The flashbacks happen all the time. There I am, in the middle of school, or walking down the street, then bam! The world around me fades away, and I am back in Zewedu with you. The round copper sun warms my head as I run along the dirt paths of our village. Neighbors in colorful dress smile as I pass, calling out, “Akkam jirta? Maatiin akkam?”
My family’s hut was next to the missionary church where my parents worked, at the edge of the village. And beyond that, the land seemed to stretch on forever, like a sea of gold. “God’s cradle of life,” Papa used to say about the grasslands, about all of Africa. “The place where everything began.”
My life began there, too.
When I was very young, I thought I was Oromo. Although I spoke English and Spanish with my parents, I spoke the Oromo language outside of home. I ate the same spicy bowls of itoo for dinner as everyone else. I even went to the village school, where I made friends with the Oromo children, and learned to do sums and write in Amharic (which always looked to me like baby scribbles).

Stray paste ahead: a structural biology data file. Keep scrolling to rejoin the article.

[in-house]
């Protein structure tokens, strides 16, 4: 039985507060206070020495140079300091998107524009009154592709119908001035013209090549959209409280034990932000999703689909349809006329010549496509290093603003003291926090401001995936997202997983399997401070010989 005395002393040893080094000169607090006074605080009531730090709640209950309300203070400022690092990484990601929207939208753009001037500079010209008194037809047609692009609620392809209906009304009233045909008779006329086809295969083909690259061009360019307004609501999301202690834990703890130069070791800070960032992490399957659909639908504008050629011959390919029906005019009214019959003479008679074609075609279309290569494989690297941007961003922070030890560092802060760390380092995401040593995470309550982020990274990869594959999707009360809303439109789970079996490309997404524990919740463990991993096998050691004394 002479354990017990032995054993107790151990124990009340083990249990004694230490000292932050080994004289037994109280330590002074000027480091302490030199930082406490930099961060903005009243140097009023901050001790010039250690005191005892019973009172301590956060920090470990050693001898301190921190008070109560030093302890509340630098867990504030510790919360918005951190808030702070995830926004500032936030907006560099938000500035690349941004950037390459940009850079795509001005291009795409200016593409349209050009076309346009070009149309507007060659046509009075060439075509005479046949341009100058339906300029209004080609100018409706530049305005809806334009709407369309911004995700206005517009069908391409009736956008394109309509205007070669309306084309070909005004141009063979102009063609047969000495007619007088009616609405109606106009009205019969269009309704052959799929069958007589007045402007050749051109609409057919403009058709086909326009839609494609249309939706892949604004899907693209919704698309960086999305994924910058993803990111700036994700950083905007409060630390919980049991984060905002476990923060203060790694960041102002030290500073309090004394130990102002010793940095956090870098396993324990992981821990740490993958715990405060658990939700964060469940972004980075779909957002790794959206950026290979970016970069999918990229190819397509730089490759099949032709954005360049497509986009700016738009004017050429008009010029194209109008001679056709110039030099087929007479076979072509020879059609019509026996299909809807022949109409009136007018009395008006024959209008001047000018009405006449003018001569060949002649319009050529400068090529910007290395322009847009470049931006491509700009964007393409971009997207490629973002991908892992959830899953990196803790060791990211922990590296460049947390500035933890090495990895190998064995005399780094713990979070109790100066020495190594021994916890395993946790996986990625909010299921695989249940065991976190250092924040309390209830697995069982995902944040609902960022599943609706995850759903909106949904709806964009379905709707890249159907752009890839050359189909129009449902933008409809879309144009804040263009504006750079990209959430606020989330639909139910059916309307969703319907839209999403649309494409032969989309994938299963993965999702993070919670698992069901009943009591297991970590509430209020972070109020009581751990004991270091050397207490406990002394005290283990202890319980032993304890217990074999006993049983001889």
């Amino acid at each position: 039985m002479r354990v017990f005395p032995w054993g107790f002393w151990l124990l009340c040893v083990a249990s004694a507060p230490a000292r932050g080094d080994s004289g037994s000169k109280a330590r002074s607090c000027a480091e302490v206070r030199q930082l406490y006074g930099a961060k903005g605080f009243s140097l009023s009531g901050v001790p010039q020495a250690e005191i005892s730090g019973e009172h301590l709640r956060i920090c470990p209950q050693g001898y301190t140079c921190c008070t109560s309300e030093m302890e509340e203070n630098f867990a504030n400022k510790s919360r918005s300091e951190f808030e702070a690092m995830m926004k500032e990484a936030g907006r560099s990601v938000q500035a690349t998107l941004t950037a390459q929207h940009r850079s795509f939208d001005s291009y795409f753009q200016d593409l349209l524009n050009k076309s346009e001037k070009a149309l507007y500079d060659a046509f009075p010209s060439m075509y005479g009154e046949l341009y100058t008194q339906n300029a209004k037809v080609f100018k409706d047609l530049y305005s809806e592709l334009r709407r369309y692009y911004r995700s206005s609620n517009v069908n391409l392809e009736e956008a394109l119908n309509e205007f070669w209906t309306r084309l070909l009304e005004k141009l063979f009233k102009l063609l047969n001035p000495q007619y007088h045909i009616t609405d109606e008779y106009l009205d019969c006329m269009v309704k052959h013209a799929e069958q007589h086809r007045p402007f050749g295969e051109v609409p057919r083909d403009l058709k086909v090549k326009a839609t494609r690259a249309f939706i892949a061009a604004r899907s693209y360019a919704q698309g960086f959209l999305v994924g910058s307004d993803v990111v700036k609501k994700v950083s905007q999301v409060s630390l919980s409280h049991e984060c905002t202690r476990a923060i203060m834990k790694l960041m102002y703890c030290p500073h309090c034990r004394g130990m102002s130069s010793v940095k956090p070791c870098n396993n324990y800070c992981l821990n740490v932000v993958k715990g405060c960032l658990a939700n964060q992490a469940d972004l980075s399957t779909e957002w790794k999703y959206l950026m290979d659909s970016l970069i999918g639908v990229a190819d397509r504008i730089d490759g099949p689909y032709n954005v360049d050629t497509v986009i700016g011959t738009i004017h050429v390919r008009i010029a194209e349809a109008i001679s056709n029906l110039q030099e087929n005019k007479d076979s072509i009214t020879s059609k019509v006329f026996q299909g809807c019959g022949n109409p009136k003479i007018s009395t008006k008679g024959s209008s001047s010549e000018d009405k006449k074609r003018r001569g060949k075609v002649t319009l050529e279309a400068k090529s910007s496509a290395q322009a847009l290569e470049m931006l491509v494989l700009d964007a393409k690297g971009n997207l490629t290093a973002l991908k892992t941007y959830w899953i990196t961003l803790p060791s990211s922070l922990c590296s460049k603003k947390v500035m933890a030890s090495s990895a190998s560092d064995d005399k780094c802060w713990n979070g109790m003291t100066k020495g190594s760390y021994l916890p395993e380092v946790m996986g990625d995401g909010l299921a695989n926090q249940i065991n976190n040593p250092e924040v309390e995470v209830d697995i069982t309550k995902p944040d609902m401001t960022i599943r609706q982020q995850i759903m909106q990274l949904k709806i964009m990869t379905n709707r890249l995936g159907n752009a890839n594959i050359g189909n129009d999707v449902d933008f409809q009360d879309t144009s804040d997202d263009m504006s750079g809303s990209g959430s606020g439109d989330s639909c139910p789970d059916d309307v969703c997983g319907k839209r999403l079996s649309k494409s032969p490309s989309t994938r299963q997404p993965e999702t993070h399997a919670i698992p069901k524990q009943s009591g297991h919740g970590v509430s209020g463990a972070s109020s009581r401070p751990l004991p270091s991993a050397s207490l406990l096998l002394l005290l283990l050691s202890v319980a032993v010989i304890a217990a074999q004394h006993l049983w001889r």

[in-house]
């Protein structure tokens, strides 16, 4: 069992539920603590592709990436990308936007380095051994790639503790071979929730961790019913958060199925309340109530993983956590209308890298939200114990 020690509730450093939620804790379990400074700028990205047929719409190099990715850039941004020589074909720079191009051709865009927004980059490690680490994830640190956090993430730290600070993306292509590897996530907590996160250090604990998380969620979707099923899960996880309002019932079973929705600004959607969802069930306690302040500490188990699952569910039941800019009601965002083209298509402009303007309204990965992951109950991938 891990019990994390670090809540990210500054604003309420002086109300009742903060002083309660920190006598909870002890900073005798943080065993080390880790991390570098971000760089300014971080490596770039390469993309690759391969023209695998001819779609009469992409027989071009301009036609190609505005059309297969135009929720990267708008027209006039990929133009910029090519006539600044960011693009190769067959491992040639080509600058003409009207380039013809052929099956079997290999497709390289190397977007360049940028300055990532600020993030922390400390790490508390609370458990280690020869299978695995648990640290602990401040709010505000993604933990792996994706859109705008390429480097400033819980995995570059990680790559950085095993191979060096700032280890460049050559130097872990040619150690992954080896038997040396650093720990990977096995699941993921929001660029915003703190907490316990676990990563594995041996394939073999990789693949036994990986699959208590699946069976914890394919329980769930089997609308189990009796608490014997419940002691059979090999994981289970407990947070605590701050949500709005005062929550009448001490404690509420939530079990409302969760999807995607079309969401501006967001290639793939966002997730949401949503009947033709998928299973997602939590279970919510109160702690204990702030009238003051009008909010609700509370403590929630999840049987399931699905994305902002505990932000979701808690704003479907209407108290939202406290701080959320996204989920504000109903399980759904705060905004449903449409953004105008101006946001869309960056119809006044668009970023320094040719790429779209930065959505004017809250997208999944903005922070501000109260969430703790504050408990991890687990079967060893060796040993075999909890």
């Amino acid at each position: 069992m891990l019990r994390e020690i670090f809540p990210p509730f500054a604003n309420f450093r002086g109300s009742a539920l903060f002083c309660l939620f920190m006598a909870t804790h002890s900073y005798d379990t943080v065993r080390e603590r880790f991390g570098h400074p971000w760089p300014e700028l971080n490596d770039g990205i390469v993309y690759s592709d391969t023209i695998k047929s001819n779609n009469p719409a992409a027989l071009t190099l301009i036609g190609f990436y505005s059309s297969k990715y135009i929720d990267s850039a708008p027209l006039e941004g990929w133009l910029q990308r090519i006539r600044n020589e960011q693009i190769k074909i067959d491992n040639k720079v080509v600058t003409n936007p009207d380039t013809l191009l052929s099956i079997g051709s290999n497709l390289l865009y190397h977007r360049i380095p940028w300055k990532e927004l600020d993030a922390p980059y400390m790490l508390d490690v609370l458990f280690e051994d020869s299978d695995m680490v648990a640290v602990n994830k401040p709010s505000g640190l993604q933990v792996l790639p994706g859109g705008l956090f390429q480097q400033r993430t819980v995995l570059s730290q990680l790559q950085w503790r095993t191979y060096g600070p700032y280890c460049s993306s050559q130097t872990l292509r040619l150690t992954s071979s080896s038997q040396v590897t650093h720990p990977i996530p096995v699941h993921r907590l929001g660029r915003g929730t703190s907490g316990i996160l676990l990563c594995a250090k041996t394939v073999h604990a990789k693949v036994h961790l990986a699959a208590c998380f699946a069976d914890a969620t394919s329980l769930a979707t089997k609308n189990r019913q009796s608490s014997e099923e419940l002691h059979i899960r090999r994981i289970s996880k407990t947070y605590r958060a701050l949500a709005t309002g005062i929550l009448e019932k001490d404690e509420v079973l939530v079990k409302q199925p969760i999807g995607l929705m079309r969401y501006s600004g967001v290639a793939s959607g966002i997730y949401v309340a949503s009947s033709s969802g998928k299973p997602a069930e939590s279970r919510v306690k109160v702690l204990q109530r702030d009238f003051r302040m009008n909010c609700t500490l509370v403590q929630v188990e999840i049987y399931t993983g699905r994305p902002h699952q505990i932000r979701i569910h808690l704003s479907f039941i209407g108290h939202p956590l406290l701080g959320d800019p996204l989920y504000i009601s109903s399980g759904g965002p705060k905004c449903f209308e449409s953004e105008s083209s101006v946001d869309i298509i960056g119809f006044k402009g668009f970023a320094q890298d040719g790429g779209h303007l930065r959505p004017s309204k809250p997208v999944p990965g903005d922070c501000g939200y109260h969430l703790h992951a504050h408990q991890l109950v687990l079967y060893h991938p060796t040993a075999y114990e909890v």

“But you are not Oromo, tontito,” said Mama. “You are American, like me, and Colombian, like your Papa.”
I could hardly believe it. Especially when they began to fill my head with stories about their home in America. Brightly-lit supermarkets filled with every kind of food. Buildings so tall, they touched the sky. Busy streets filled with cars. To me, America sounded like an impossible place, like a dream.
“When I grow up,” I said, my eyes wide, “I want to go there.”
Although I was not Oromo as I had once thought, I was still accepted among the other children of the village. From sun up to sundown, we played in the streets or in the savanna on the outskirts of town. One day, some of the kids were talking about a ghost.
“Her eyes are as white as ash,” said Gabra. “And her skin is as pale as bones.”
“My mother passed the Ghost on the road yesterday,” said Saba in a hushed voice. “And this morning, one of our goats was dead.”
The other kids giggled nervously. I said nothing. My parents had taught me not to believe in ghosts. Still, even under the hot African sun, a cold shudder ran through me. Real or not real, I had no desire to meet this ghost.
I do not know if you will ever read this letter. I plan to mail it to Teacher Hosanna at the village school in Zewedu. If anyone will know where to find you, it is her.
Aurelio de Leon